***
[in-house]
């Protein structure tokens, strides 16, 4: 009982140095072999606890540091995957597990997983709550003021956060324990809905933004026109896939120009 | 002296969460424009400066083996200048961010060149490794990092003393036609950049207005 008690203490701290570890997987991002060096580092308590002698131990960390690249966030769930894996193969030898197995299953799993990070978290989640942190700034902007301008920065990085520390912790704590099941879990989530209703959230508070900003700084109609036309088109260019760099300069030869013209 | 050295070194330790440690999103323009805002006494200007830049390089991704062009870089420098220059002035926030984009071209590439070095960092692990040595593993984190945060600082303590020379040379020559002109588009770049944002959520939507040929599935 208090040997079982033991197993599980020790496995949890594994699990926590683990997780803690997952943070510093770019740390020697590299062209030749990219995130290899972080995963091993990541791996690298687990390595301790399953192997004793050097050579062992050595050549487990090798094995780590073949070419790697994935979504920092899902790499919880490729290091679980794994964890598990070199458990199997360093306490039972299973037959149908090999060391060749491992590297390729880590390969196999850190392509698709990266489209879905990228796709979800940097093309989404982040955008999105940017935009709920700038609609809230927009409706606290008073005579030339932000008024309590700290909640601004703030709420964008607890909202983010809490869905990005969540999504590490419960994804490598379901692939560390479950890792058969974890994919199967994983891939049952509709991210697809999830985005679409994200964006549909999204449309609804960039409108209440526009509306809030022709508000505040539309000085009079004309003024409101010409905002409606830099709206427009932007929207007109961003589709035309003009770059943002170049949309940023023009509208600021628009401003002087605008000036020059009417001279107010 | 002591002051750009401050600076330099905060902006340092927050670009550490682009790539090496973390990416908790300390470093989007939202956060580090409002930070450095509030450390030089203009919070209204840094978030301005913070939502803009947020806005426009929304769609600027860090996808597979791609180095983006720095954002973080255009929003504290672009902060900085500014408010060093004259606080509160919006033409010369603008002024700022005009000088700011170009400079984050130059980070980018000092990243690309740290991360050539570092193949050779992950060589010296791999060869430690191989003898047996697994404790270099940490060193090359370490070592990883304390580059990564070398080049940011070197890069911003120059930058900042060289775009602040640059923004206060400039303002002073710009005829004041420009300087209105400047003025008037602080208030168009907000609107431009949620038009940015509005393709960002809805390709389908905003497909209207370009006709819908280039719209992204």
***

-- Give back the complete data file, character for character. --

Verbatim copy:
[in-house]
């Protein structure tokens, strides 16, 4: 009982140095072999606890540091995957597990997983709550003021956060324990809905933004026109896939120009 | 002296969460424009400066083996200048961010060149490794990092003393036609950049207005 008690203490701290570890997987991002060096580092308590002698131990960390690249966030769930894996193969030898197995299953799993990070978290989640942190700034902007301008920065990085520390912790704590099941879990989530209703959230508070900003700084109609036309088109260019760099300069030869013209 | 050295070194330790440690999103323009805002006494200007830049390089991704062009870089420098220059002035926030984009071209590439070095960092692990040595593993984190945060600082303590020379040379020559002109588009770049944002959520939507040929599935 208090040997079982033991197993599980020790496995949890594994699990926590683990997780803690997952943070510093770019740390020697590299062209030749990219995130290899972080995963091993990541791996690298687990390595301790399953192997004793050097050579062992050595050549487990090798094995780590073949070419790697994935979504920092899902790499919880490729290091679980794994964890598990070199458990199997360093306490039972299973037959149908090999060391060749491992590297390729880590390969196999850190392509698709990266489209879905990228796709979800940097093309989404982040955008999105940017935009709920700038609609809230927009409706606290008073005579030339932000008024309590700290909640601004703030709420964008607890909202983010809490869905990005969540999504590490419960994804490598379901692939560390479950890792058969974890994919199967994983891939049952509709991210697809999830985005679409994200964006549909999204449309609804960039409108209440526009509306809030022709508000505040539309000085009079004309003024409101010409905002409606830099709206427009932007929207007109961003589709035309003009770059943002170049949309940023023009509208600021628009401003002087605008000036020059009417001279107010 | 002591002051750009401050600076330099905060902006340092927050670009550490682009790539090496973390990416908790300390470093989007939202956060580090409002930070450095509030450390030089203009919070209204840094978030301005913070939502803009947020806005426009929304769609600027860090996808597979791609180095983006720095954002973080255009929003504290672009902060900085500014408010060093004259606080509160919006033409010369603008002024700022005009000088700011170009400079984050130059980070980018000092990243690309740290991360050539570092193949050779992950060589010296791999060869430690191989003898047996697994404790270099940490060193090359370490070592990883304390580059990564070398080049940011070197890069911003120059930058900042060289775009602040640059923004206060400039303002002073710009005829004041420009300087209105400047003025008037602080208030168009907000609107431009949620038009940015509005393709960002809805390709389908905003497909209207370009006709819908280039719209992204």